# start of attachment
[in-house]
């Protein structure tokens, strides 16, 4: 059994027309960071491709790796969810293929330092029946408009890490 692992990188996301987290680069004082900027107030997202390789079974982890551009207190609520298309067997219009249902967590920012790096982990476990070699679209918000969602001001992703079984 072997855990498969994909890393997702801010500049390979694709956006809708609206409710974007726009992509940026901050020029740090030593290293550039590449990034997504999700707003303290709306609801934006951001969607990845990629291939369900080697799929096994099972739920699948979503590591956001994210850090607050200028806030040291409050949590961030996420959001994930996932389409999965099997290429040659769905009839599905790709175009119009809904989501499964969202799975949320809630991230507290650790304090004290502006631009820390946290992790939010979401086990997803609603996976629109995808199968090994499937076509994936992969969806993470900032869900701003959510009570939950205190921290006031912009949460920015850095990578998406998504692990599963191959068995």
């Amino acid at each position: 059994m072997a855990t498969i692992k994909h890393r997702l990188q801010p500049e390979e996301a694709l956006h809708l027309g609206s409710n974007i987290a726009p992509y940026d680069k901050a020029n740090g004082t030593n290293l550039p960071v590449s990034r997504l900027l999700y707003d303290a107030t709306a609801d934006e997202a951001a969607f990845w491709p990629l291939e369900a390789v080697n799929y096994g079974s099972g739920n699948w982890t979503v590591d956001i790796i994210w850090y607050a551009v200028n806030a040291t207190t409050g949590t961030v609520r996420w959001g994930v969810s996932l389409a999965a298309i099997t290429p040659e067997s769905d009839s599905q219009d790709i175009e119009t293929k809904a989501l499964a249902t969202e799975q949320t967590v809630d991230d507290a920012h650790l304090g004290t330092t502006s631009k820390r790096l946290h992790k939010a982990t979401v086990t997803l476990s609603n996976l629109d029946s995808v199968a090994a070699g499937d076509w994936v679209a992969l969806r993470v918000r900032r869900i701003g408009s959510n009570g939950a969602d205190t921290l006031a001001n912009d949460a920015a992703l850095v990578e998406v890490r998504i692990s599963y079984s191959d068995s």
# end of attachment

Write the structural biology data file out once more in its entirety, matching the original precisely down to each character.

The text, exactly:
[in-house]
């Protein structure tokens, strides 16, 4: 059994027309960071491709790796969810293929330092029946408009890490 692992990188996301987290680069004082900027107030997202390789079974982890551009207190609520298309067997219009249902967590920012790096982990476990070699679209918000969602001001992703079984 072997855990498969994909890393997702801010500049390979694709956006809708609206409710974007726009992509940026901050020029740090030593290293550039590449990034997504999700707003303290709306609801934006951001969607990845990629291939369900080697799929096994099972739920699948979503590591956001994210850090607050200028806030040291409050949590961030996420959001994930996932389409999965099997290429040659769905009839599905790709175009119009809904989501499964969202799975949320809630991230507290650790304090004290502006631009820390946290992790939010979401086990997803609603996976629109995808199968090994499937076509994936992969969806993470900032869900701003959510009570939950205190921290006031912009949460920015850095990578998406998504692990599963191959068995």
């Amino acid at each position: 059994m072997a855990t498969i692992k994909h890393r997702l990188q801010p500049e390979e996301a694709l956006h809708l027309g609206s409710n974007i987290a726009p992509y940026d680069k901050a020029n740090g004082t030593n290293l550039p960071v590449s990034r997504l900027l999700y707003d303290a107030t709306a609801d934006e997202a951001a969607f990845w491709p990629l291939e369900a390789v080697n799929y096994g079974s099972g739920n699948w982890t979503v590591d956001i790796i994210w850090y607050a551009v200028n806030a040291t207190t409050g949590t961030v609520r996420w959001g994930v969810s996932l389409a999965a298309i099997t290429p040659e067997s769905d009839s599905q219009d790709i175009e119009t293929k809904a989501l499964a249902t969202e799975q949320t967590v809630d991230d507290a920012h650790l304090g004290t330092t502006s631009k820390r790096l946290h992790k939010a982990t979401v086990t997803l476990s609603n996976l629109d029946s995808v199968a090994a070699g499937d076509w994936v679209a992969l969806r993470v918000r900032r869900i701003g408009s959510n009570g939950a969602d205190t921290l006031a001001n912009d949460a920015a992703l850095v990578e998406v890490r998504i692990s599963y079984s191959d068995s």